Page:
Took a coffee cup out of the trash and did the mime thing actors did, pretending to sip while I turned pages in my library book. Whenever the owner came near–wiping down a table, picking up dirty napkins, delivering a latte–I got all stiff, shoulders tense, waiting for her tap on them.

“Excuse me.”

Like I said…

“What are you reading?”

“A book,” I muttered, hugging the book awkwardly with my arm. (Continue Reading…)

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Cast of Wonders 433: The Last Love Letter


The Last Love Letter

by Gretchen Tessmer

They want me to give your letters to the International Museum for safekeeping. They say the letters need to be preserved and the sooner the better. (Continue Reading…)

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Cast of Wonders 378: Common Grounds and Various Teas (Banned Books Week)


Common Grounds & Various Teas

by Sherin Nicole

Mama’s fingernails are mesmerizing. They’re black and shiny as volcanic glass but not polished. Her skin is a deeper shade than North Carolina red clay, and her hair is pulled up high in two top knots. Long dreadlocks cascade down over both her ears. If she’s older than thirty  no one can tell. Right now, I’m giving her serious side eye. She won’t stop blabbering and babbling and telling her grifter tales.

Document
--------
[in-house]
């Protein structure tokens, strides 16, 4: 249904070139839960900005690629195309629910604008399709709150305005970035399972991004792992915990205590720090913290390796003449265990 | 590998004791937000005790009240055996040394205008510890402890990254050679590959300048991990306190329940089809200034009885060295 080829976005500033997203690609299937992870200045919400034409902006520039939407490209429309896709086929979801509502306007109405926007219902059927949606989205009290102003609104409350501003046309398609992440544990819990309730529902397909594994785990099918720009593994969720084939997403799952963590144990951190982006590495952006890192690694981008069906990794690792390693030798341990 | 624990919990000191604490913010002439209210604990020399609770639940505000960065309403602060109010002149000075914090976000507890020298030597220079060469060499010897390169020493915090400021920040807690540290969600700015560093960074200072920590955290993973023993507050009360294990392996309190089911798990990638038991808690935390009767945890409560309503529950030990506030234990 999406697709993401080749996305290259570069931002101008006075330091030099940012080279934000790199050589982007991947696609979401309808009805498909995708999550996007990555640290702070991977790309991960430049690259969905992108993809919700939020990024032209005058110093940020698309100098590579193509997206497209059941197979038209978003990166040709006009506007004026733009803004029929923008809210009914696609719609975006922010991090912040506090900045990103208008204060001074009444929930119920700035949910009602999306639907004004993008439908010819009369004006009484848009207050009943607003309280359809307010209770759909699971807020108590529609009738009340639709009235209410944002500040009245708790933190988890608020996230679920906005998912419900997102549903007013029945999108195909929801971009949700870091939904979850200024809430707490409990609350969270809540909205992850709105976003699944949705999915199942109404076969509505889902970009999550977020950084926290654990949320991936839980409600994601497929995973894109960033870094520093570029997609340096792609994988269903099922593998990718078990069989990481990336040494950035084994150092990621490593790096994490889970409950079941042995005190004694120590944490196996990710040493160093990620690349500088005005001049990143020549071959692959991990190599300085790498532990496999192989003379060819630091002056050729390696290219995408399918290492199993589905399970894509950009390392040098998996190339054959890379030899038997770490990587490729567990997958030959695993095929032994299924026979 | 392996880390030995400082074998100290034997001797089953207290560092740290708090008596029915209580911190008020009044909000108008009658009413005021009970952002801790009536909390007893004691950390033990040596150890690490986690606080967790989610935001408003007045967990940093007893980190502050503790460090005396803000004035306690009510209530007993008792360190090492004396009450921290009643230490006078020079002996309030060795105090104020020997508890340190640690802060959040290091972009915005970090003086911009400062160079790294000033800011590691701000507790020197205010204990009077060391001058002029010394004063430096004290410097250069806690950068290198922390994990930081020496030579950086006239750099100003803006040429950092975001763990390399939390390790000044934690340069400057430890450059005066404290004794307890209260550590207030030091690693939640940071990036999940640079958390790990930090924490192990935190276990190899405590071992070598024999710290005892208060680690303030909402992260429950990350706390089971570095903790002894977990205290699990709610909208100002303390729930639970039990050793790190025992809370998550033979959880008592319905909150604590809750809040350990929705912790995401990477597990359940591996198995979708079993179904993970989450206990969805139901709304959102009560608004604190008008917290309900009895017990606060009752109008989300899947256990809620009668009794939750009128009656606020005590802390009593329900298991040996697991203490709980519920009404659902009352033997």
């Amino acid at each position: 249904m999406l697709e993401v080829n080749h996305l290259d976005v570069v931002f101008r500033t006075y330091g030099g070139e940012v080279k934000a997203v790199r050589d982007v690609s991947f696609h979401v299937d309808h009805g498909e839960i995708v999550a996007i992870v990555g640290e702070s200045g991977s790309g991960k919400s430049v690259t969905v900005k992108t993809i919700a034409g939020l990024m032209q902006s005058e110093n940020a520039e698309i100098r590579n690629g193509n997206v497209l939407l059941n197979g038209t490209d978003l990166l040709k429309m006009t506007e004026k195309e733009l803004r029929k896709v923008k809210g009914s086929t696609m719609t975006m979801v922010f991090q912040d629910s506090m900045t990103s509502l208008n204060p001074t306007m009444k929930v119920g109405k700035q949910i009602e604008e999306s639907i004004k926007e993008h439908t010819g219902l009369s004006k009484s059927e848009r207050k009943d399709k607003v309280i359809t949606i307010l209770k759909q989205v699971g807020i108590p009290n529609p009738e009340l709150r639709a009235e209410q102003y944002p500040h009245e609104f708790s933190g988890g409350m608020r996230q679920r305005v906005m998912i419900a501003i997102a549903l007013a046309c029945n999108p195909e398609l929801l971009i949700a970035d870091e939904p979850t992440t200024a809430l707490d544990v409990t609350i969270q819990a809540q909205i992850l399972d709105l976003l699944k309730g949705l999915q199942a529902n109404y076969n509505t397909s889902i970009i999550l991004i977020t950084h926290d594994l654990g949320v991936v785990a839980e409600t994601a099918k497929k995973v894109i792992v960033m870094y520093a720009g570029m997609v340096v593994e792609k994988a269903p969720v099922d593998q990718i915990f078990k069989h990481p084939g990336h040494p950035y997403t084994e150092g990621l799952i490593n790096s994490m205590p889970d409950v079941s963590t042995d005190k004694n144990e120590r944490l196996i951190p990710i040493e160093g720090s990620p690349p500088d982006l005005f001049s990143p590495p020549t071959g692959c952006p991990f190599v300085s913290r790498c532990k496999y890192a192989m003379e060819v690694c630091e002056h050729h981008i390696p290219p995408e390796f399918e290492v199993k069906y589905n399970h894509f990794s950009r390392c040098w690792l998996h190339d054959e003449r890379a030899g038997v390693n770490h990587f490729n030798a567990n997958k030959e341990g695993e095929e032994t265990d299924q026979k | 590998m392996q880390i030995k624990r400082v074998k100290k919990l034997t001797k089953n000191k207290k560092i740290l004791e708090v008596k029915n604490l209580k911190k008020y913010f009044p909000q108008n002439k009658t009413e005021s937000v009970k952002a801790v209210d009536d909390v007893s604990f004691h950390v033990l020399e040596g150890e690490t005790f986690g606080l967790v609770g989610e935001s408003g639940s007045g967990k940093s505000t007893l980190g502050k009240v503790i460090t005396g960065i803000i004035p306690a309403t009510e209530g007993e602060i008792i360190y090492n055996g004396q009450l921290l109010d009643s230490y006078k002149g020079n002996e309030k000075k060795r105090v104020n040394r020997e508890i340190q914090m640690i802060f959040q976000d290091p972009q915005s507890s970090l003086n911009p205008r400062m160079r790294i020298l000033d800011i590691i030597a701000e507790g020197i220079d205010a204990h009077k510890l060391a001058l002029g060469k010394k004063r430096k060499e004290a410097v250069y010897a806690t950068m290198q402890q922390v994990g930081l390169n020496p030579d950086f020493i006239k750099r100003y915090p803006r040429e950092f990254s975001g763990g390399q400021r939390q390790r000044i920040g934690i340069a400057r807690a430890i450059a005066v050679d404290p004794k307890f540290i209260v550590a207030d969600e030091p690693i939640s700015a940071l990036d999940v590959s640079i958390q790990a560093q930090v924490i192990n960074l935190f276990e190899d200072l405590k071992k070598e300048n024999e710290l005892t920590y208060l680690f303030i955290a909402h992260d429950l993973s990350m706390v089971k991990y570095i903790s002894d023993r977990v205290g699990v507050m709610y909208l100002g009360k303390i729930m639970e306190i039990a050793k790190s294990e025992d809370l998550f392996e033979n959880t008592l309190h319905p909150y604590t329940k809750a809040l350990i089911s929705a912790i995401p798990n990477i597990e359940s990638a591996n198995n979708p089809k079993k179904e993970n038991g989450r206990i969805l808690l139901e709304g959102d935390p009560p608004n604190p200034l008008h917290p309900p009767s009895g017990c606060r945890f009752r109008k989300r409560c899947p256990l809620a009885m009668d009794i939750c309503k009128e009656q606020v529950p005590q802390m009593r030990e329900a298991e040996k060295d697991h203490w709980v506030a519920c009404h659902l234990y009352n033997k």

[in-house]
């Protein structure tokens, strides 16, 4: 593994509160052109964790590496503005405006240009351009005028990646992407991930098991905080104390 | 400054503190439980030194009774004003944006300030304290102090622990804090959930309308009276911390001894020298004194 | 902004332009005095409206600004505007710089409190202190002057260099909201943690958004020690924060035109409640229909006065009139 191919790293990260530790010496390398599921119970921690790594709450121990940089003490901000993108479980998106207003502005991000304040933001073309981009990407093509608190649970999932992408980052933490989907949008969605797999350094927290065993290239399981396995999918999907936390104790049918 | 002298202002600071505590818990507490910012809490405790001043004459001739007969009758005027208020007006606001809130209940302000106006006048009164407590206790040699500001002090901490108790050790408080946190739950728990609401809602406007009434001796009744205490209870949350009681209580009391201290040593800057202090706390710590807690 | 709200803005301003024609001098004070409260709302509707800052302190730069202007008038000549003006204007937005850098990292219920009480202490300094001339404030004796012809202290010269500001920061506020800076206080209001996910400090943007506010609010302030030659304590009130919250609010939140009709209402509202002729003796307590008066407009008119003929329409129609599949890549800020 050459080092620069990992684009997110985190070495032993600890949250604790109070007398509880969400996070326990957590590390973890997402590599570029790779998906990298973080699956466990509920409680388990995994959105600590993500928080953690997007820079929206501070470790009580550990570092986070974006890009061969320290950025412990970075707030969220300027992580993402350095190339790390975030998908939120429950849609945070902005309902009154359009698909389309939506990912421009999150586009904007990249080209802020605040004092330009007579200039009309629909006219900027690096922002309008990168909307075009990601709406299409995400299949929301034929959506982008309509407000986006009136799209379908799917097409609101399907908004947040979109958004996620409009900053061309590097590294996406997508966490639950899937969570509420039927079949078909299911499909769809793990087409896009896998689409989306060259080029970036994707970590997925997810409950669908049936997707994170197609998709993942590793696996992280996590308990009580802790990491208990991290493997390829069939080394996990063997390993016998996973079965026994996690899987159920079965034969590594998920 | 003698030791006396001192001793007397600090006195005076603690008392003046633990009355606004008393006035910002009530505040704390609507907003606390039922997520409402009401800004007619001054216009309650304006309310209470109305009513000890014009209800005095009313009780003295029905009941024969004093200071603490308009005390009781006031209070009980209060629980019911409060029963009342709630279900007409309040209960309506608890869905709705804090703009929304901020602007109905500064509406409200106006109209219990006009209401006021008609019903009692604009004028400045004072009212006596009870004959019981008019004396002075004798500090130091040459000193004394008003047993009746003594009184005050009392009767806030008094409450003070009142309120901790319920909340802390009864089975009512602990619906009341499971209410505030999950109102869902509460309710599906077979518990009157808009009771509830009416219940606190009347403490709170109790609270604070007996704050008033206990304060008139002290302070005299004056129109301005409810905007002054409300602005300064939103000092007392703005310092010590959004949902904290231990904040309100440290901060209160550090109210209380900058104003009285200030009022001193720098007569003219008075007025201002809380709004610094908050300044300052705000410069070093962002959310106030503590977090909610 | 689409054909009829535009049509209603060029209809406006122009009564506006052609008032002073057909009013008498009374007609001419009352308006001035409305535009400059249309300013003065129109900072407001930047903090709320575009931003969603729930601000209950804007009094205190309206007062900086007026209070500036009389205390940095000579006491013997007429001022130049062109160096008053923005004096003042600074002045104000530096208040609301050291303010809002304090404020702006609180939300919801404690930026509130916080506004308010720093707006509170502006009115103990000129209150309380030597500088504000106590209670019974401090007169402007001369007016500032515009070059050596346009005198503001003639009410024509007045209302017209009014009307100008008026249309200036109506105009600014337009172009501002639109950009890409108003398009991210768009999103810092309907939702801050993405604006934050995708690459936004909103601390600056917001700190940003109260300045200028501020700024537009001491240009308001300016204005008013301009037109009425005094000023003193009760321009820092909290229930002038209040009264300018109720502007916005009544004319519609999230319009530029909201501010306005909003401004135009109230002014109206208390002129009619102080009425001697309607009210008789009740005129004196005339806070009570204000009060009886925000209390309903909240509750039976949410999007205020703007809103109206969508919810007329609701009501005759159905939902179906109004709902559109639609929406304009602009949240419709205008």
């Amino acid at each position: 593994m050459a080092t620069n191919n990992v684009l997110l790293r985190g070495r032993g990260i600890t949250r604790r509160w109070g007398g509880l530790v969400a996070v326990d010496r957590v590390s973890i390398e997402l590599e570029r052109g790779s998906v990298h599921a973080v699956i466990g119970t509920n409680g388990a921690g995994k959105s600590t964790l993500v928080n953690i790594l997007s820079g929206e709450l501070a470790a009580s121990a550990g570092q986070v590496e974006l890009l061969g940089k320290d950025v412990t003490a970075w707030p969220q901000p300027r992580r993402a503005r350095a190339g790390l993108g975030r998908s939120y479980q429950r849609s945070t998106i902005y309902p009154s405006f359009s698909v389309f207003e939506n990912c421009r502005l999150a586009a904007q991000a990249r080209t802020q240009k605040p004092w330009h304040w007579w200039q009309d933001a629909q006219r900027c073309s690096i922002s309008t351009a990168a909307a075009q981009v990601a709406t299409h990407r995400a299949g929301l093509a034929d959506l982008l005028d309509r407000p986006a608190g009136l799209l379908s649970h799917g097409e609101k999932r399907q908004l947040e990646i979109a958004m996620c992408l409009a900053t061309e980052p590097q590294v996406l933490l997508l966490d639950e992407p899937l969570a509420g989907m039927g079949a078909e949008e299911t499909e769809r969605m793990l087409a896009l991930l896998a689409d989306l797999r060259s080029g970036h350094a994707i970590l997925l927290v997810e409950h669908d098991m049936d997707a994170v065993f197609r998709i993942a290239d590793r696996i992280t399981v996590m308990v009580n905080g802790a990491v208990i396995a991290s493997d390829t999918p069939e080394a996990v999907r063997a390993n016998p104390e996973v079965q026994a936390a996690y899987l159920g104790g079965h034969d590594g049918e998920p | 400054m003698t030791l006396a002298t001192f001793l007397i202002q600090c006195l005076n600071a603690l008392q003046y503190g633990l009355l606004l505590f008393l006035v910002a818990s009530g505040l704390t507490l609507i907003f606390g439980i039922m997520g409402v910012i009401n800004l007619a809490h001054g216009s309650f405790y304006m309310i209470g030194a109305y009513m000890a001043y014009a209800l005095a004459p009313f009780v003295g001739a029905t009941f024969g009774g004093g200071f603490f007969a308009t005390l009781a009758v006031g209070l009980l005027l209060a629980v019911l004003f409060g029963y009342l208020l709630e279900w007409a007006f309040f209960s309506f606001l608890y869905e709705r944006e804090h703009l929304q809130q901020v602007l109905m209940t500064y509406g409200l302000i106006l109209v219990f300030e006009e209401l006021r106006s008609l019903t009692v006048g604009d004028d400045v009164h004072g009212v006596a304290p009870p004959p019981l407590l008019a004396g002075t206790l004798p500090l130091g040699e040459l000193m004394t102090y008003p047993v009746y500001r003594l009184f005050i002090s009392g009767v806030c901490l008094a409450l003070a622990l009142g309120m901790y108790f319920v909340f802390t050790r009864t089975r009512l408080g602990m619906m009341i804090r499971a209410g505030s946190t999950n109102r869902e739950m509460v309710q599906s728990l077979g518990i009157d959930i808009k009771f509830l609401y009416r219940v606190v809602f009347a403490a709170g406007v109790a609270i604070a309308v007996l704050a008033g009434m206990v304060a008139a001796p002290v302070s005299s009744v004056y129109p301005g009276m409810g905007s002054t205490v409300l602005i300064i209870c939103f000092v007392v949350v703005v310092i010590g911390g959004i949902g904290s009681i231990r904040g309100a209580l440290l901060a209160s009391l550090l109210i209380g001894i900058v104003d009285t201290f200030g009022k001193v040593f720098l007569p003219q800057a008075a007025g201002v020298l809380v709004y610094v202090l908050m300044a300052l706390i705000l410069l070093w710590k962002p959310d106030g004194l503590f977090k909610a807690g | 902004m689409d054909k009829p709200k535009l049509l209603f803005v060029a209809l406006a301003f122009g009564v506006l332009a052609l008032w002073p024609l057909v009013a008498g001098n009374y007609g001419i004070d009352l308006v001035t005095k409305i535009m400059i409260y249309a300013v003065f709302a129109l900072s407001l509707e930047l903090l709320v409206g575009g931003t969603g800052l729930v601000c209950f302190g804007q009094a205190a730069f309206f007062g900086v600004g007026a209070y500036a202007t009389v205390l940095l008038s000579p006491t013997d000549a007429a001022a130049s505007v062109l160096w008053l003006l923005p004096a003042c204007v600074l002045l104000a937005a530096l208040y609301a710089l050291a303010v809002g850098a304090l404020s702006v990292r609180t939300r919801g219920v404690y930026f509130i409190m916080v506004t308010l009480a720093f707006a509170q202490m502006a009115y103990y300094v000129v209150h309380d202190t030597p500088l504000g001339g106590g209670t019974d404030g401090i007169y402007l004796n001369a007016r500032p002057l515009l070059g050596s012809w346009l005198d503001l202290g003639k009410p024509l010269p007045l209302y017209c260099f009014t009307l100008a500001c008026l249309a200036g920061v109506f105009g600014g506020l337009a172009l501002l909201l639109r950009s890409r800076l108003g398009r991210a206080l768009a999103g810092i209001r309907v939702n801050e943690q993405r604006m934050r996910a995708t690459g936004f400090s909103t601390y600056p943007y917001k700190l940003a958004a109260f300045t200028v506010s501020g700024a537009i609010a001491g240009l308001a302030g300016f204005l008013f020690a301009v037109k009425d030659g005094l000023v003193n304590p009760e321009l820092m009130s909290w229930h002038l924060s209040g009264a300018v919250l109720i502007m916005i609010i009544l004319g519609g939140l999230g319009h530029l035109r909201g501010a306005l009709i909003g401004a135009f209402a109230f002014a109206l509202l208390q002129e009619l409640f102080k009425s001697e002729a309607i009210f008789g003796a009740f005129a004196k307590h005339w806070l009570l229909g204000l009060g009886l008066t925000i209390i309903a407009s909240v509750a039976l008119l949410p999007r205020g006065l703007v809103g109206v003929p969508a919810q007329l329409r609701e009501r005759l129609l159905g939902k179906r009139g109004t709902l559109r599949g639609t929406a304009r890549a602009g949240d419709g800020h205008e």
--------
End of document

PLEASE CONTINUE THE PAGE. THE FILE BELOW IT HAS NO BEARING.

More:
“I told that man, you cannot sell me this bucket on wheels. It’s beneath me,” she says in an accent as brown as her skin. “He didn’t like that. Now, rather than me convincing him, he’s convincing me to lower the price. ‘Til I have mercy, I take this car from him for $45 and I let him buy the beers.”

I huff and turn away from her. “Can you stop now?” I mumble.

“I could,” Mama says, like she’s sharing secrets, “but I could also be swallowed and spit back out as something flavorless.” (Continue Reading…)